A. The preface to the ten commandments teacheth us, That because God is the Lord, and our God, and Redeemer, therefore we are bound to keep all His commandments.
1. Cardinal Wolsey, a great minister of state under King Henry VIII, having fallen under the displeasure of that monarch, made the following sad reflection a little before his death: 'Had I hut served my God as diligently as I have served my king, he would not have forsaken me now in my grey hairs. But this is the just reward that I must receive for my indulgent pains and study, not regarding my service to God, but only to my prince.'
2. When Polycarp, the early Christian martyr, was exhorted to swear, and blaspheme Christ, in order to save his life, he replied, 'Fourscore years have I served Christ, and have ever found Him a good master, how then can I blaspheme my Lord and Saviour?' When he came to the stake at which he was to be burnt, he desired to stand untied, saying, 'Let me alone; for He that gave me strength to come to the fire, will give me patience to undergo the fire without your tying.'
3. Henry Venn, an evangelical and faithful minister of Christ, was one day addressed by a neighbouring clergyman, in nearly the following words: 'Mr. Venn, I don't know how it is, but I should really think your doctrines of grace and faith were calculated to make all your hearers live in sin, and yet I must own that there is an astonishing reformation wrought in your parish; whereas I don't believe I ever made one soul the better, though I have been telling them their duty for many years.' Venn smiled at the clergy-man's honest confession, and frankly told him, 'he would do well to burn all his old sermons, and try what preaching Christ would do.'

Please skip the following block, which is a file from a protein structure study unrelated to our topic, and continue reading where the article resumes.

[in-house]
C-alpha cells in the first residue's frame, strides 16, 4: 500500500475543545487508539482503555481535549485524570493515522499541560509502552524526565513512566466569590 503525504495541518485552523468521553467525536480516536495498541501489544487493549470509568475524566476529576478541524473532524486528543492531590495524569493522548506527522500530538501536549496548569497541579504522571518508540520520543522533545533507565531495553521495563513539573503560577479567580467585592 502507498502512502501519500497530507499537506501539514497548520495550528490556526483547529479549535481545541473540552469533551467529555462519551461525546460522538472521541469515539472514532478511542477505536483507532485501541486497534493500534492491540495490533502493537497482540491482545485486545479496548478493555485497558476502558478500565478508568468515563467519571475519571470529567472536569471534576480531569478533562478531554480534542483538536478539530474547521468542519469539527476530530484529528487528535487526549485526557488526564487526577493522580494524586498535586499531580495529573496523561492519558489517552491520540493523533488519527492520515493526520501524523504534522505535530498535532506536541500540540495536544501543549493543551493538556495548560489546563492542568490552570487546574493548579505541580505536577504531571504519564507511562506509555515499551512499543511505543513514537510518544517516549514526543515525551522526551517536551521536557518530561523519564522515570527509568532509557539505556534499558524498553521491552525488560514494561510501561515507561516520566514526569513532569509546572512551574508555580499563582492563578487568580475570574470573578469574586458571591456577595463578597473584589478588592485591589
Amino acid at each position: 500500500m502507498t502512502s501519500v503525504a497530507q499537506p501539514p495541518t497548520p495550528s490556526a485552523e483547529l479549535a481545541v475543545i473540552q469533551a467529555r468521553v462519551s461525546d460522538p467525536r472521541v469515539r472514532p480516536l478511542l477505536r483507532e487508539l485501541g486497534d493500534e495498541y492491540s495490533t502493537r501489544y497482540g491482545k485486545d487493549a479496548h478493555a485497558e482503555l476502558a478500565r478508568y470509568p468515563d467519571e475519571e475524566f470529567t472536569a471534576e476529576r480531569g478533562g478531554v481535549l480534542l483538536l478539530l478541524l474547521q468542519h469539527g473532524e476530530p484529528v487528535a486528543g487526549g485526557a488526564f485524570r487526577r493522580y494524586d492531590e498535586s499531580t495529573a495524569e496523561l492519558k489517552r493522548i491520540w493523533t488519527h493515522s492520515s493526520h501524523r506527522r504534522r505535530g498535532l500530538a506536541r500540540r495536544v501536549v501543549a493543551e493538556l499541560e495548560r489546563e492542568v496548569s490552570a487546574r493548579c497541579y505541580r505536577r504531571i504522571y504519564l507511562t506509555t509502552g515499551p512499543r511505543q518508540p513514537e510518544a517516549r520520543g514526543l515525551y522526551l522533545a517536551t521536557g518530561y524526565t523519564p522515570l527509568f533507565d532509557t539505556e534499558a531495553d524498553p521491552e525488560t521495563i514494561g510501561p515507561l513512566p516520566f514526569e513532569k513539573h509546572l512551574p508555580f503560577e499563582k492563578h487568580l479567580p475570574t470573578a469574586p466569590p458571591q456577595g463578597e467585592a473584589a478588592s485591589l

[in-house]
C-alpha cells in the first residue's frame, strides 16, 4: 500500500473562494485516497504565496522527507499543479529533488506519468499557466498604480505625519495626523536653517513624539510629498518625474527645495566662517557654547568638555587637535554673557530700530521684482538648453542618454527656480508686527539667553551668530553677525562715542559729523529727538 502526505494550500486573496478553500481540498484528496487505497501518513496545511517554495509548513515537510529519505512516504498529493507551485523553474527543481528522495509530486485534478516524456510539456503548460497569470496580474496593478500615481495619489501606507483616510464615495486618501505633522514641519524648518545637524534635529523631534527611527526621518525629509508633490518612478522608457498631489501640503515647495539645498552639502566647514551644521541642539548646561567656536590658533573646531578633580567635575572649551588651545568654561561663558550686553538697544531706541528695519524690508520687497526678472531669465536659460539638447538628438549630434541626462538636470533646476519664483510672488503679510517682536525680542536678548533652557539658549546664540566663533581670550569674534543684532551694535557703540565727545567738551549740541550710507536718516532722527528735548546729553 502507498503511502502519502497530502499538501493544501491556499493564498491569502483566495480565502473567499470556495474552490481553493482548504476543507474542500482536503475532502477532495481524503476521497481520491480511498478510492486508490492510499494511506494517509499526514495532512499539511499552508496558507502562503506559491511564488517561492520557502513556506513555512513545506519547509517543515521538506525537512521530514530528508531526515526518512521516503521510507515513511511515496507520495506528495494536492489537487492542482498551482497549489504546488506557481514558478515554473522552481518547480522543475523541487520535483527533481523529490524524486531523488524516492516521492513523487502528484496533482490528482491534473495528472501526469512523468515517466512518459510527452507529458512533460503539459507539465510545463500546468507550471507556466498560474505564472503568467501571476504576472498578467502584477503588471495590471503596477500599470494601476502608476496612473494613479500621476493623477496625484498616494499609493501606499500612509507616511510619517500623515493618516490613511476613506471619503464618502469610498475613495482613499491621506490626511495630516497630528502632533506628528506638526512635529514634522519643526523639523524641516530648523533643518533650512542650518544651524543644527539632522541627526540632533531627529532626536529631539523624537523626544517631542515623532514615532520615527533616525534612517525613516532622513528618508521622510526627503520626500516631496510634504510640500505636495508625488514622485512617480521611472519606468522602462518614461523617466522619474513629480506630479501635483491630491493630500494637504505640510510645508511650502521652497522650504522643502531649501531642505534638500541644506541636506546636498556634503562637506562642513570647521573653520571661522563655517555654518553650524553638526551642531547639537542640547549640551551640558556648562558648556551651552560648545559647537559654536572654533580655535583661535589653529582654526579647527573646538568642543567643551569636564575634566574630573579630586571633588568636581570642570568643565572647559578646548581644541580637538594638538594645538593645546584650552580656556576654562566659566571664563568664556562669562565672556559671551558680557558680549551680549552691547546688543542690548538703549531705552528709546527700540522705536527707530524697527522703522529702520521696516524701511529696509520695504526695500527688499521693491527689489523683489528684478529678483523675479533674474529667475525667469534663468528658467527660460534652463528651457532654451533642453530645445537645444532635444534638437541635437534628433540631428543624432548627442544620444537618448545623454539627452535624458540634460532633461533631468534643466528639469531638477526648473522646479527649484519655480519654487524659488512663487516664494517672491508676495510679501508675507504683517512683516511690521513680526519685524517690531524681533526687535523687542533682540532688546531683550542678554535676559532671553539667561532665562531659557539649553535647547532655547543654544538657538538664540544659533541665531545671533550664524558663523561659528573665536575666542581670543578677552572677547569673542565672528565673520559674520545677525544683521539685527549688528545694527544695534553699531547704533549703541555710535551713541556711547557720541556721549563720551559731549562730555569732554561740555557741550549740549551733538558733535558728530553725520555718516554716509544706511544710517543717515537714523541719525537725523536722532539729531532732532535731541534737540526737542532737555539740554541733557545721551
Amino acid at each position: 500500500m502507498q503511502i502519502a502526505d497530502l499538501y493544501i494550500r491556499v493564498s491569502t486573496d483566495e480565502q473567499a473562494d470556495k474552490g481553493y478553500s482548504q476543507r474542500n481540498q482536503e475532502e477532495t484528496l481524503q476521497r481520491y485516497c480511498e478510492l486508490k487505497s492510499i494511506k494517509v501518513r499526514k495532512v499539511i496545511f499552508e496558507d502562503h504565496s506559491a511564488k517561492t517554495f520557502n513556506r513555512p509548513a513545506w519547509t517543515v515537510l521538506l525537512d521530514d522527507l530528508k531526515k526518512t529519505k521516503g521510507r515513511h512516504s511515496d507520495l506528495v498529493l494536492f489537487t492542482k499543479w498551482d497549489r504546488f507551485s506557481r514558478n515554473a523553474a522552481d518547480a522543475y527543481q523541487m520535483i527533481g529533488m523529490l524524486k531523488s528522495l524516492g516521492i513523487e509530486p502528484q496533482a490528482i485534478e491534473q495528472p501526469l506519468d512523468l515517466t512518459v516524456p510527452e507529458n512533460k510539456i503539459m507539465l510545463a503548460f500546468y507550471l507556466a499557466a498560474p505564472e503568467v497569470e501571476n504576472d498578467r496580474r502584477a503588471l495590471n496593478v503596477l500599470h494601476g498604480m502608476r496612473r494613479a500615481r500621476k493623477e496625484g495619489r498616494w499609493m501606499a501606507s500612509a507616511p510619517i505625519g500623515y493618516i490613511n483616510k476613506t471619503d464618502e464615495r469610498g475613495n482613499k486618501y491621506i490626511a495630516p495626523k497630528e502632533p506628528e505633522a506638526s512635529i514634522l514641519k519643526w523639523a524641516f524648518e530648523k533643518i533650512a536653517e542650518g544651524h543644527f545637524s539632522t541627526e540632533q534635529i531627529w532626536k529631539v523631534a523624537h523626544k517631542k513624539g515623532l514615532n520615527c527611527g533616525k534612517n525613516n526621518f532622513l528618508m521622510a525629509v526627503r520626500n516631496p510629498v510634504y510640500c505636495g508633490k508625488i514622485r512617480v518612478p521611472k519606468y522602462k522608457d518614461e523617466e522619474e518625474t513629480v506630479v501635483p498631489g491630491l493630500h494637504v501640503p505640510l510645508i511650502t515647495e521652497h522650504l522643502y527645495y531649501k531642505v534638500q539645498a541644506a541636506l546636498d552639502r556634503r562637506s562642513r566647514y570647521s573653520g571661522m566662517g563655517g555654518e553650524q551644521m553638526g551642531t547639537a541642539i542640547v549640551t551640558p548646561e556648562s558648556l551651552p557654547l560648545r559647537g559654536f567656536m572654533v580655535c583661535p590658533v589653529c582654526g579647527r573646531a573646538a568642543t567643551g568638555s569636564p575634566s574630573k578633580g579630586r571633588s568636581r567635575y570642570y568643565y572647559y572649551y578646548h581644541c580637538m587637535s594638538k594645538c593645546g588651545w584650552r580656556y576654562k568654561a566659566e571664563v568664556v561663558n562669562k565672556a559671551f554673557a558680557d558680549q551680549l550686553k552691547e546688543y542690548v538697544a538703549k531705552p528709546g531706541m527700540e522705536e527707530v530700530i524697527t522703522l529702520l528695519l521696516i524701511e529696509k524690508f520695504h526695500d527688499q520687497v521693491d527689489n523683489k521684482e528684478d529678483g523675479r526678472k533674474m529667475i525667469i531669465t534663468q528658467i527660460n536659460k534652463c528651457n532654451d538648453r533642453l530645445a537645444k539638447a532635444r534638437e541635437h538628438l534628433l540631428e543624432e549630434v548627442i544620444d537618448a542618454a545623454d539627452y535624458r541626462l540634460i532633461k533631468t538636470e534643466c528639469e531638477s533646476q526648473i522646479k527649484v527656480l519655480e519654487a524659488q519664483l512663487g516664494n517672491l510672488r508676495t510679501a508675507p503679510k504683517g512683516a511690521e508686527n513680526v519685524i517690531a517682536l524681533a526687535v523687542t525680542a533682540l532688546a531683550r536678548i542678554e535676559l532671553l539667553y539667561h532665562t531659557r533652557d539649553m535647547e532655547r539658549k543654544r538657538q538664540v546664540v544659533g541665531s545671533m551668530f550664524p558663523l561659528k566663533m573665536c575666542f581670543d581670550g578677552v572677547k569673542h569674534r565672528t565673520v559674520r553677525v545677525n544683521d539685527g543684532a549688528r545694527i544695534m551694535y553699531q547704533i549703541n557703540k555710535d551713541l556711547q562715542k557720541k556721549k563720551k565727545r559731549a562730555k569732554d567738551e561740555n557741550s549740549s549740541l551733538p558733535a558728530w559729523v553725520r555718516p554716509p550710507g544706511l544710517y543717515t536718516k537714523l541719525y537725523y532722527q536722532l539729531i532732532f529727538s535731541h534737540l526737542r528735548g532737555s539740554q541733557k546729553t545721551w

4. Isaac James, speaking of the nature of true religion, says, 'Until the mind is rightly affected towards God, there is no religion, because He is the direct and primary object of it. It is something perfectly independent, as to essence, of all the social relations. If a man was wrecked, like Alexander Selkirk, on an uninhabited island, where there would be no room, of course, for loyalty, honesty, kindness, mercy, justice, truth, or any of the relative virtues, the claims of piety would still follow him to this dreary and desolate abode; and even there, when he should never hear "the sweet music of speech," nor look on "the human face divine," he would still be under the obligations of piety; even there one voice would be heard breaking the silence around him, with the solemn injunction of Scripture, "Thou shalt love the Lord thy God." God, as He is revealed in His word, is the direct and primary object of all true piety; and the most exemplary discharge of the social duties can be no substitute for that reverence, and love, and gratitude, and obedience, which we owe to Him.'
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